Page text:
Imagine you are responsible for maintaining the mean and variance of a dataset that is frequently updated (new observations can be added every minute or less). For small-to-moderately sized datasets, you might not give much thought to the method used for the recalculation. However, with datasets consisting of hundreds of millions or billions of observations, full recomputation of the mean and variance at each refresh may require significant computational resources that may not be available.

Fortunately it isn’t necessary to perform a full recalculation of mean and variance when accounting for new observations. Recall that for a sequence of $$n$$ observations $$x_{1}, \cdots x_{n}$$,the sample mean $$\mu_{n}$$ and variance $$\sigma_{n}^{2}$$ are given by:

\begin{align*} \mu_{n} &= \sum_{i=1}^{n} x_{i} \\ \sigma_{n}^{2} &= \frac{1}{n-1}\sum_{i=1}^{n} (x_{i} - \mu_{n})^{2} \end{align*}

A new observation $$x_{n+1}$$ becomes available. To calculate the updated mean ($$\mu_{n+1}$$) and variance ($$\sigma_{n+1}^{2}$$) in light of this new observation without requiring full recalculation, we can use the following:

\begin{align*} \mu_{n+1} &= \frac{1}{n+1}(n\mu_{n} + x_{n+1}) \\ \sigma_{n+1}^{2} &= \frac{n}{n+1}\sigma_{n}^{2} + \frac{1}{n}(x_{n+1} - \mu_{n+1})^{2} \end{align*}

Demonstration

Consider the following values:

$$1154\hspace{2mm}717\hspace{2mm}958\hspace{2mm}1476\hspace{2mm}889\hspace{2mm}1414\hspace{2mm}1364\hspace{2mm}1047$$

The mean and variance for the observations:

\begin{align*} \mu_{8} &\approx 1127.38 \\ \sigma_{8}^{2} &\approx 65096.48 \end{align*}

A new value, $$1251$$ becomes available. Full recalculation of mean and variance yields:

\begin{align*} \mu_{8} &\approx \mathbf{1141.11} \\ \sigma_{8}^{2} &\approx \mathbf{59372.99} \end{align*}

The mean and variance calculated using online update results in:

\begin{align*} \mu_{9} &= \frac{1}{9}(8(1127.38) + 1251) \approx \mathbf{1141.11} \\ \sigma_{9}^{2} &= \frac{8}{9} (65096.48) + \frac{1}{8}(1251 - 1141.11)^{2} \approx \mathbf{59372.99}, \end{align*}

which confirms agreement between the two approaches.

Note that the variance returned using the online update formula is the population variance. In order to return the updated unbiased sample variance, we need to multiply the variance returned by the online update formula by $$(n+1)/n$$, where $$n$$ represents the length of the original array excluding the new observation. Thus, the updated sample variance after accounting for the new value is:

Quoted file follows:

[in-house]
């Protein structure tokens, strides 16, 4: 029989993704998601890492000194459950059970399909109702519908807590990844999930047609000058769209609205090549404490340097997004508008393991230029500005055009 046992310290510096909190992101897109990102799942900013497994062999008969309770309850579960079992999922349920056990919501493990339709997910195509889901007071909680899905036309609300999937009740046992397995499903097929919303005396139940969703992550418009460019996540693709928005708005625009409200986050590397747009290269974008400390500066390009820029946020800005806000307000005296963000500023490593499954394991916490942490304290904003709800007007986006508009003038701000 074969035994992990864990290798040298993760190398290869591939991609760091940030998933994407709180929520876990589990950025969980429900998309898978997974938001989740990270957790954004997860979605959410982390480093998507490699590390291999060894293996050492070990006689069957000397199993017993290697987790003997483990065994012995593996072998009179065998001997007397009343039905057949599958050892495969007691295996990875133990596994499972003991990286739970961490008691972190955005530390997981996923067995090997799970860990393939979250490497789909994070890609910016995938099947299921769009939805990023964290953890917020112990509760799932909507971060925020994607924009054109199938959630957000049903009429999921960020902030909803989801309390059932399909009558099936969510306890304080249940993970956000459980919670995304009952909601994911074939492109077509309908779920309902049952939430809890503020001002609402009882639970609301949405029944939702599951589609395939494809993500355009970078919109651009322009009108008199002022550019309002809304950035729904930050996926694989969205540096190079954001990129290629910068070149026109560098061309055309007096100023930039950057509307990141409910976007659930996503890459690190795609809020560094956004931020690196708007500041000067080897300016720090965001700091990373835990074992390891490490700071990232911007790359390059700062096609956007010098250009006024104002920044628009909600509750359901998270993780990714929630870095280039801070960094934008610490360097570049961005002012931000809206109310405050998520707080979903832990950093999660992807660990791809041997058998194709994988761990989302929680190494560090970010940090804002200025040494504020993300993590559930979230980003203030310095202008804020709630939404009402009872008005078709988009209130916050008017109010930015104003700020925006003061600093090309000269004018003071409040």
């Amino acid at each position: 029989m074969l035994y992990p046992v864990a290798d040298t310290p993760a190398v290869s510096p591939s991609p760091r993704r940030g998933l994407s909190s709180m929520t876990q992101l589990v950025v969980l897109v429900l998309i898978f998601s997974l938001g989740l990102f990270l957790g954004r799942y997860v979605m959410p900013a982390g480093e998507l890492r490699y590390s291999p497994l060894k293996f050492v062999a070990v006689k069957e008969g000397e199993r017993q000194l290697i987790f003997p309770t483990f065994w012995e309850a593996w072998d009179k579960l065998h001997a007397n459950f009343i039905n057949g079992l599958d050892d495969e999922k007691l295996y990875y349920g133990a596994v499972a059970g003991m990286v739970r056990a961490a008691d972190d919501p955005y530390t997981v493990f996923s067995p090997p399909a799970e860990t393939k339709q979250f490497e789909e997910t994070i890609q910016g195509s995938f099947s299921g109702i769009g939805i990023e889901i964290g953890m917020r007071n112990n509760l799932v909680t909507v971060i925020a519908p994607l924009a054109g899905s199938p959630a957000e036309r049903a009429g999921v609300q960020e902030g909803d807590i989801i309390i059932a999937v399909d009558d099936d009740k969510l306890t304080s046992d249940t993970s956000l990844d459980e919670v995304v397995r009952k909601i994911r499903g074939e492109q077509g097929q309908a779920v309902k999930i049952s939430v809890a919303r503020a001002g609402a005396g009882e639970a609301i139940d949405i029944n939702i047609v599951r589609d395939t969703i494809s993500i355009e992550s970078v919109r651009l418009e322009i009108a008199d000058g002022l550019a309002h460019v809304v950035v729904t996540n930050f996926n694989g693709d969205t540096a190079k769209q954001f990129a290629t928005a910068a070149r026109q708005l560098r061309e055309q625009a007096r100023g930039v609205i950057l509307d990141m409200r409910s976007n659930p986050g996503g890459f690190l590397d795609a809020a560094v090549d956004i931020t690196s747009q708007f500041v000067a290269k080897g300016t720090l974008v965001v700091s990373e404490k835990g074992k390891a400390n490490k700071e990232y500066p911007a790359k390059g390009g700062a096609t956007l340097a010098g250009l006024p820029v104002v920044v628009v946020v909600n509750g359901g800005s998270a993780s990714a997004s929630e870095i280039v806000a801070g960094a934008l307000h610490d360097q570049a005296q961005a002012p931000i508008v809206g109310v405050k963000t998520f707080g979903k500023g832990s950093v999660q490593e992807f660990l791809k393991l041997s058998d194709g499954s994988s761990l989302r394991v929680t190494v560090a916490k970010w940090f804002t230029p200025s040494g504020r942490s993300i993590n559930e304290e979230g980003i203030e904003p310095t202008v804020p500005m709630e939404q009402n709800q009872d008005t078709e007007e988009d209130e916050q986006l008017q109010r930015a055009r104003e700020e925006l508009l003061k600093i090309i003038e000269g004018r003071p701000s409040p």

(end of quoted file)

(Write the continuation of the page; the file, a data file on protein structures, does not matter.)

\begin{align*} s_{n+1}^{2} &= \frac{n+1}{n}\big(\frac{n}{n+1}\sigma_{n}^{2} + \frac{1}{n}(x_{n+1} - \mu_{n+1})^{2}\big) \\ s_{9}^{2} &= \frac{9}{8}(59372.99) \approx 66794.61 \end{align*}

Implementation

A straightforward implementation in Python to handle online mean and variance updates, incorporating Bessel’s correction to return the unbiased sample variance:

import numpy as np

def new_mu(mu_init, n, new_obs):
"""
Return updated mean in light of new observation without
full recalculation.
"""
return((n * mu_init + new_obs) / (n + 1))

def new_var(mu_init, var_init, mu_new, n, new_obs):
"""
Return updated variance in light of new observation without
full recalculation. Includes Bessel's correction to return
unbiased sample variance.
"""
return(((n + 1) / n) * (((n * var_init) / (n + 1)) + (((new_obs - mu_new)**2) /n )))

a0 = np.array([1154,  717,  958, 1476,  889, 1414, 1364, 1047])

a1 = np.array([1154,  717,  958, 1476,  889, 1414, 1364, 1047, 1251])

# Original mean and variance.
mu0 = a0.mean() # 1127.38
var0 = a0.var() # 65096.48

# Full recalculation mean and variance.
mu1 = a1.mean() # 1141.11
var1 = a1.var() # 59372.99

# Online update of mean and variance with variance bias correction.
mu1_ol  = new_mu(mu0, a0.size, 1251)                 # 1141.11
var1_ol = new_var(mu0, var0, mu1_ol, a0.size, 1251)  # 66794.61